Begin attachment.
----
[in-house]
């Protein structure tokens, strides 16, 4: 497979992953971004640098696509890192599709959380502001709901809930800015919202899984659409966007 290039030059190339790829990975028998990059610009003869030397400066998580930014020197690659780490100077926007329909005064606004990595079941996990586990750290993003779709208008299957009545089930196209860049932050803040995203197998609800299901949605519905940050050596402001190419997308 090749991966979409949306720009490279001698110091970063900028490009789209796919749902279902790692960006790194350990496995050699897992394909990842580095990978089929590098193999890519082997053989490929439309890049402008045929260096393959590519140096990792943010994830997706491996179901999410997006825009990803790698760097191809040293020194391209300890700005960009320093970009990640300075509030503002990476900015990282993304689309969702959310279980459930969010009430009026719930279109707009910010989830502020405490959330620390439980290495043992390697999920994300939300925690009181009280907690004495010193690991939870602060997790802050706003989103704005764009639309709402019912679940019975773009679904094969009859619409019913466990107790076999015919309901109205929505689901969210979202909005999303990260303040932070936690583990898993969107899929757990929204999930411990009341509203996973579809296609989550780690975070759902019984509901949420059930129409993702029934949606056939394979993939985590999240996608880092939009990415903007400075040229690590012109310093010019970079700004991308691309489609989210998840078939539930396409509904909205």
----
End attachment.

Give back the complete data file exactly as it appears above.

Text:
[in-house]
């Protein structure tokens, strides 16, 4: 497979992953971004640098696509890192599709959380502001709901809930800015919202899984659409966007 290039030059190339790829990975028998990059610009003869030397400066998580930014020197690659780490100077926007329909005064606004990595079941996990586990750290993003779709208008299957009545089930196209860049932050803040995203197998609800299901949605519905940050050596402001190419997308 090749991966979409949306720009490279001698110091970063900028490009789209796919749902279902790692960006790194350990496995050699897992394909990842580095990978089929590098193999890519082997053989490929439309890049402008045929260096393959590519140096990792943010994830997706491996179901999410997006825009990803790698760097191809040293020194391209300890700005960009320093970009990640300075509030503002990476900015990282993304689309969702959310279980459930969010009430009026719930279109707009910010989830502020405490959330620390439980290495043992390697999920994300939300925690009181009280907690004495010193690991939870602060997790802050706003989103704005764009639309709402019912679940019975773009679904094969009859619409019913466990107790076999015919309901109205929505689901969210979202909005999303990260303040932070936690583990898993969107899929757990929204999930411990009341509203996973579809296609989550780690975070759902019984509901949420059930129409993702029934949606056939394979993939985590999240996608880092939009990415903007400075040229690590012109310093010019970079700004991308691309489609989210998840078939539930396409509904909205």